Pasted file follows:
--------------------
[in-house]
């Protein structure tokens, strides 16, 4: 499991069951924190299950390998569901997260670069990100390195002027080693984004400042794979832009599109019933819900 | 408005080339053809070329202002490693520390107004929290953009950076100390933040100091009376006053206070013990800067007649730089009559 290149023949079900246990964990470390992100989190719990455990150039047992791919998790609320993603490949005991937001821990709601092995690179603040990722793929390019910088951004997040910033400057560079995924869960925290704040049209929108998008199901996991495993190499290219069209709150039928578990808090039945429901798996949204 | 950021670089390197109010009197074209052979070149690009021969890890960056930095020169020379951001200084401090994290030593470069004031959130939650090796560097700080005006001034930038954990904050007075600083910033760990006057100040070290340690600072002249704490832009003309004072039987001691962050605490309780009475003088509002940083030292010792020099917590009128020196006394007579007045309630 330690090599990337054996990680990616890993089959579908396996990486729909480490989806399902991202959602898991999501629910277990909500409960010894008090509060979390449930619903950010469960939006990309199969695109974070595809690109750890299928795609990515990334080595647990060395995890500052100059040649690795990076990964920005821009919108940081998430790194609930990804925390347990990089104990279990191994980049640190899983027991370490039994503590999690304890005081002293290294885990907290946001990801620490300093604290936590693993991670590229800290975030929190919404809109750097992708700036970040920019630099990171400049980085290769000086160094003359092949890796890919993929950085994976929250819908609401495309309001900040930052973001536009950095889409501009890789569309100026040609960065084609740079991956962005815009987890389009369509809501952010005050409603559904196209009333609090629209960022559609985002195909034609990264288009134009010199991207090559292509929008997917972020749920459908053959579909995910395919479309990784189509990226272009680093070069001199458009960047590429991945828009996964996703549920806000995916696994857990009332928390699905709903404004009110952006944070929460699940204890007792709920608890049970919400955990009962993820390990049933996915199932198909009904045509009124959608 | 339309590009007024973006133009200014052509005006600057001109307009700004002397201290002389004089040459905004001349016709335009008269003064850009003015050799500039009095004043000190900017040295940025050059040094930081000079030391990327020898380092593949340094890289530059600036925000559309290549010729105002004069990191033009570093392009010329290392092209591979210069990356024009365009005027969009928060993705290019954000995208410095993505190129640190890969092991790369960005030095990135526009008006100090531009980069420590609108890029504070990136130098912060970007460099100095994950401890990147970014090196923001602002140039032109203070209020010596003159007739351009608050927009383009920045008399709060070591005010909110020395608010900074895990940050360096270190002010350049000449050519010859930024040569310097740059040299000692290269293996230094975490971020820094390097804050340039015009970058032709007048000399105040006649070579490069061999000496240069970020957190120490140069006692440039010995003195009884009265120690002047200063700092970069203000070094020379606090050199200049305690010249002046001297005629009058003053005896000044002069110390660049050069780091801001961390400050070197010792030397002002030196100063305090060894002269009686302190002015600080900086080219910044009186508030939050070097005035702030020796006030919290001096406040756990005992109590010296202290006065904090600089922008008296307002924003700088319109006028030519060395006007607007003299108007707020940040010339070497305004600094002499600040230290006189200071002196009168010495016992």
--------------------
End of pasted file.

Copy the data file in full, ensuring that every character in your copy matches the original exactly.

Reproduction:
[in-house]
């Protein structure tokens, strides 16, 4: 499991069951924190299950390998569901997260670069990100390195002027080693984004400042794979832009599109019933819900 | 408005080339053809070329202002490693520390107004929290953009950076100390933040100091009376006053206070013990800067007649730089009559 290149023949079900246990964990470390992100989190719990455990150039047992791919998790609320993603490949005991937001821990709601092995690179603040990722793929390019910088951004997040910033400057560079995924869960925290704040049209929108998008199901996991495993190499290219069209709150039928578990808090039945429901798996949204 | 950021670089390197109010009197074209052979070149690009021969890890960056930095020169020379951001200084401090994290030593470069004031959130939650090796560097700080005006001034930038954990904050007075600083910033760990006057100040070290340690600072002249704490832009003309004072039987001691962050605490309780009475003088509002940083030292010792020099917590009128020196006394007579007045309630 330690090599990337054996990680990616890993089959579908396996990486729909480490989806399902991202959602898991999501629910277990909500409960010894008090509060979390449930619903950010469960939006990309199969695109974070595809690109750890299928795609990515990334080595647990060395995890500052100059040649690795990076990964920005821009919108940081998430790194609930990804925390347990990089104990279990191994980049640190899983027991370490039994503590999690304890005081002293290294885990907290946001990801620490300093604290936590693993991670590229800290975030929190919404809109750097992708700036970040920019630099990171400049980085290769000086160094003359092949890796890919993929950085994976929250819908609401495309309001900040930052973001536009950095889409501009890789569309100026040609960065084609740079991956962005815009987890389009369509809501952010005050409603559904196209009333609090629209960022559609985002195909034609990264288009134009010199991207090559292509929008997917972020749920459908053959579909995910395919479309990784189509990226272009680093070069001199458009960047590429991945828009996964996703549920806000995916696994857990009332928390699905709903404004009110952006944070929460699940204890007792709920608890049970919400955990009962993820390990049933996915199932198909009904045509009124959608 | 339309590009007024973006133009200014052509005006600057001109307009700004002397201290002389004089040459905004001349016709335009008269003064850009003015050799500039009095004043000190900017040295940025050059040094930081000079030391990327020898380092593949340094890289530059600036925000559309290549010729105002004069990191033009570093392009010329290392092209591979210069990356024009365009005027969009928060993705290019954000995208410095993505190129640190890969092991790369960005030095990135526009008006100090531009980069420590609108890029504070990136130098912060970007460099100095994950401890990147970014090196923001602002140039032109203070209020010596003159007739351009608050927009383009920045008399709060070591005010909110020395608010900074895990940050360096270190002010350049000449050519010859930024040569310097740059040299000692290269293996230094975490971020820094390097804050340039015009970058032709007048000399105040006649070579490069061999000496240069970020957190120490140069006692440039010995003195009884009265120690002047200063700092970069203000070094020379606090050199200049305690010249002046001297005629009058003053005896000044002069110390660049050069780091801001961390400050070197010792030397002002030196100063305090060894002269009686302190002015600080900086080219910044009186508030939050070097005035702030020796006030919290001096406040756990005992109590010296202290006065904090600089922008008296307002924003700088319109006028030519060395006007607007003299108007707020940040010339070497305004600094002499600040230290006189200071002196009168010495016992």